When I was a kid I had an obsession with Native Americans. I loved Pocahontas and learning about different tribes in school. Josefina was my first (and therefore most loved) American Girl Doll. When my mom found out that my babysitter’s father was 50% native american she set up a meeting so I could meet him.
I played a lot of make-believe. I had an absurd amount of dress-ups and 20 acres of land to imagine on. For two straight years, or maybe more, I imagined life as a native in Maine. I made a teepee and pranced around the woods pretending every living thing had a spirit. Even though these woods provided me the ability to imagine the impossible I was highly bothered by the fact that I didn’t look the part. This was probably impounded by the fact that my best friend did. I wished my blonde hair and fair skin away.
Later when our family genealogy was examined I discovered I was related to Priscilla Mullins, who came over on the Mayflower. Mullins was, conveniently, portrayed in a 1968 animated film we owned called The Mouse on the Mayflower as a tall, blonde, gentle woman. She and her husband, John Alden, were allegedly one of the first romances in the American colonies, inspiring Henry Wadsworth Longfellow’s 1858 poem, The Courtship of Miles Standish. So, naturally, I shifted my make-believe role to that of an early settler.
Though I learned about natives all over the United States, the Ancestral Pueblo people were my favorite. Partly, I think, because their communities were smaller and easier for me to understand compared to the cities further south; and partly because their environment was so different from my lush Maine environment, and therefore fascinating. So, when I stepped into the presence of the Bandelier National Monument I fulfilled a life-long dream.
Bandelier is stunning. Embedded, literally, into the volcanic tuff canyons are the homes of people who lived 1,000 years ago. Evidence shows that people have lived in the region for over 10,000 years. When I looked upon the beautiful structures I felt the history, in a way I never have before. It was like staring into the eyes of 10,000 years of a people: breathing their air, walking their space. But most striking were the petroglyphs – the first I’ve seen in person – specifically and intentionally placed by a person who’s life I can hardly comprehend. It took my breathe away. I felt suspended in time.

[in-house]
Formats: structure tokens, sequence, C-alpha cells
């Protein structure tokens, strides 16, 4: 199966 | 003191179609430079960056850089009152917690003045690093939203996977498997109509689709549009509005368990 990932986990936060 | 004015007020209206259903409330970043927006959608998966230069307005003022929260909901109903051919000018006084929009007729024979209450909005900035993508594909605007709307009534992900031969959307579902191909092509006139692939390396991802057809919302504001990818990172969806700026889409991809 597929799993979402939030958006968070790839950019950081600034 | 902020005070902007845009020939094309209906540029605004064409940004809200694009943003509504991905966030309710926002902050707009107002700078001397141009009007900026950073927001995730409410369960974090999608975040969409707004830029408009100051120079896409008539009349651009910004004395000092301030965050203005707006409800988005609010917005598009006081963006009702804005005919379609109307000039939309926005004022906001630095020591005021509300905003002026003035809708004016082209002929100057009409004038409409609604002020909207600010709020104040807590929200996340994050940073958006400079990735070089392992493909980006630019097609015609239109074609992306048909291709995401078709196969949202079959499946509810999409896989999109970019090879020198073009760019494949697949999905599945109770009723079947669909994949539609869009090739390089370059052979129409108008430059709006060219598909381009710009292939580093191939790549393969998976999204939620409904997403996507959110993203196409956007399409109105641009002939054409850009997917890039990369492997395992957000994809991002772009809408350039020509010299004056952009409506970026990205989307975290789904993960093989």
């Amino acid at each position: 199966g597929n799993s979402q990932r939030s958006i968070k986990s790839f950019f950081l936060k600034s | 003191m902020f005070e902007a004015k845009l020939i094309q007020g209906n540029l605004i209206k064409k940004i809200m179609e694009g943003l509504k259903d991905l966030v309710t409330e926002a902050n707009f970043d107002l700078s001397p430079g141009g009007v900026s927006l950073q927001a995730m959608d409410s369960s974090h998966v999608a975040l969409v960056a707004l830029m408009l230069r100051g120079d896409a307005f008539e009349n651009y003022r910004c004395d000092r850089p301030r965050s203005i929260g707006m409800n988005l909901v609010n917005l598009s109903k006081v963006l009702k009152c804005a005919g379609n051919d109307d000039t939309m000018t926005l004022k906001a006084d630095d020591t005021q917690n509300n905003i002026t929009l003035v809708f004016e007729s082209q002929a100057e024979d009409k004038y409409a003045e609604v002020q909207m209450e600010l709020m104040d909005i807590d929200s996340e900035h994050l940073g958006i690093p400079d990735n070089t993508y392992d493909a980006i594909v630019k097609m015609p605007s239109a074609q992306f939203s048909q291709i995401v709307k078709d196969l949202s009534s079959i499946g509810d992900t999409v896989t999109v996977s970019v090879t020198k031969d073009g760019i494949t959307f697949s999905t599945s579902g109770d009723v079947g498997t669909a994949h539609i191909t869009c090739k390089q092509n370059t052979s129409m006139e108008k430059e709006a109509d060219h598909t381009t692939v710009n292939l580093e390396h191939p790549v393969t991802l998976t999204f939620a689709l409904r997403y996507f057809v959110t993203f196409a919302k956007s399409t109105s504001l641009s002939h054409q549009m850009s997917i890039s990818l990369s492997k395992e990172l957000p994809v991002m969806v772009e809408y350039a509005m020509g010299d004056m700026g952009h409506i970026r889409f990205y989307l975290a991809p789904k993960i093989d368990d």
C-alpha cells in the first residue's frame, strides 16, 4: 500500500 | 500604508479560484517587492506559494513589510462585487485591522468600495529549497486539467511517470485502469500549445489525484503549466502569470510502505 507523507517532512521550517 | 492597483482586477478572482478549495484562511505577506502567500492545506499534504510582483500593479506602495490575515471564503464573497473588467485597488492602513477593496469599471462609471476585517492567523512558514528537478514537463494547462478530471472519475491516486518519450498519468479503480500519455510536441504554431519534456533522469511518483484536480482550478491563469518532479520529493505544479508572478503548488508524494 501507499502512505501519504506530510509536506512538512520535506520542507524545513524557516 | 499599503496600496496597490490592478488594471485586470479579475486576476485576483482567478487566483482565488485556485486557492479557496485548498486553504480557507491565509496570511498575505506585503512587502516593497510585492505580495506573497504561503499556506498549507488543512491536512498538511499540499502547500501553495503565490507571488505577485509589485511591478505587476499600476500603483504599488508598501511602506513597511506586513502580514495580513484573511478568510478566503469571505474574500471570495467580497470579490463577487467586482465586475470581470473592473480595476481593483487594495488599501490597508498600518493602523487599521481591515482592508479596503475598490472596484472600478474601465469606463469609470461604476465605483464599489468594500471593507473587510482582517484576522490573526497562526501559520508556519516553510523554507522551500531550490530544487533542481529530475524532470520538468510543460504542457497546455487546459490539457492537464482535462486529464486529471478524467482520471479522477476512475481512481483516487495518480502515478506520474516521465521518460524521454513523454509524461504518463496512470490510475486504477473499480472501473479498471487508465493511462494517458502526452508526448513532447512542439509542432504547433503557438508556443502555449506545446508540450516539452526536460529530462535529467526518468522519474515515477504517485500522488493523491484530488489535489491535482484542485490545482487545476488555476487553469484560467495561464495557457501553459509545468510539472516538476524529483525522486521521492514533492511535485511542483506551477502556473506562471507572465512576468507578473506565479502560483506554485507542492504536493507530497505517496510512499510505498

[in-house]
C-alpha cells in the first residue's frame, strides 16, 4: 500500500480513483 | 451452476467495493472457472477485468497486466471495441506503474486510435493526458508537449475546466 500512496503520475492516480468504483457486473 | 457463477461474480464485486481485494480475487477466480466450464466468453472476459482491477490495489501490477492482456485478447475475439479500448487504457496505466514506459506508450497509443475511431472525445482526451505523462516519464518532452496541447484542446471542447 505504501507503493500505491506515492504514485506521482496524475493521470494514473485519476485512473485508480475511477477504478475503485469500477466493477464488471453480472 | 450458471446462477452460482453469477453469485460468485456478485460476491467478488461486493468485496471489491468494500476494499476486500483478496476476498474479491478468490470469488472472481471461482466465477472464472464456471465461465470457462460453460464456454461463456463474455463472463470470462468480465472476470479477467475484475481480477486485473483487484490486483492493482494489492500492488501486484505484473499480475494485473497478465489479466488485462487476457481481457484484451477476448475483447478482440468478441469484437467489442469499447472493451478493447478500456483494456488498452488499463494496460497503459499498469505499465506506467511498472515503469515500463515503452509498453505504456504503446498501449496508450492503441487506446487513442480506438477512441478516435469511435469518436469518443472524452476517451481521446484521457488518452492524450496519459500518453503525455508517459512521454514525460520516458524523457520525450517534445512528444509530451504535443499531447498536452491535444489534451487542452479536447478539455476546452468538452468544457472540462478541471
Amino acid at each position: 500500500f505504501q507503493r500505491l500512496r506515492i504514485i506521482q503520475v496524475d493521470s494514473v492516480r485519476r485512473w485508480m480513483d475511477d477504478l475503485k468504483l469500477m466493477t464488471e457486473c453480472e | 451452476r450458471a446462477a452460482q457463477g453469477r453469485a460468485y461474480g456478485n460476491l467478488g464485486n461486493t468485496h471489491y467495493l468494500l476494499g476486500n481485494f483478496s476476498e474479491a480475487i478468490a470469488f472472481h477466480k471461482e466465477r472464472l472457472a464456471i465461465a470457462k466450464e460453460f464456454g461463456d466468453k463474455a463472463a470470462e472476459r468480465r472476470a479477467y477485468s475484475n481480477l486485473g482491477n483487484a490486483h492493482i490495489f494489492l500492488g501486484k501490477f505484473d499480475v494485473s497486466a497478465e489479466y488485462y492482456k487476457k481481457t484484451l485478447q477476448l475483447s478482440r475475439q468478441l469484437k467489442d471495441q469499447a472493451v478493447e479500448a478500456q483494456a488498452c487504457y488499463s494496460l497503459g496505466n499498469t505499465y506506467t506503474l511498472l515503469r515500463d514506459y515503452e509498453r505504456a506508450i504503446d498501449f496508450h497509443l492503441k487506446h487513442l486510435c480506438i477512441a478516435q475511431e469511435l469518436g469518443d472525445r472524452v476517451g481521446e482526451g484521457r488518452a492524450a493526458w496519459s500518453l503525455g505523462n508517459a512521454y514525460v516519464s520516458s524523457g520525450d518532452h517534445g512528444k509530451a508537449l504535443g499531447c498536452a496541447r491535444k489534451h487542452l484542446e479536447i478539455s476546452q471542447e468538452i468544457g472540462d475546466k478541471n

I know that Native American’s are too often praised for their environmental ethics (Disney’s Pocahontas doesn’t help). It’s more than likely that they often degraded natural resources and did not practice conservation the way that many people believe they did.* But it’s easy to believe, when you’re standing on a piece of land that was home to people for so long that maybe, just maybe, they knew something we don’t about keeping an environment inhabitable for 100 centuries. I liked imagining that they did.
As I walked the paths of history I tried to imagine what it was like to live in this place at the peak of its success. In each scenario I was an eight year old girl, running playfully between the buildings and vegetation.
* I could present an argument for this but that is not the purpose of this piece, so I’ll let Terry Anderson do it for me: “Conservation Native American Style“.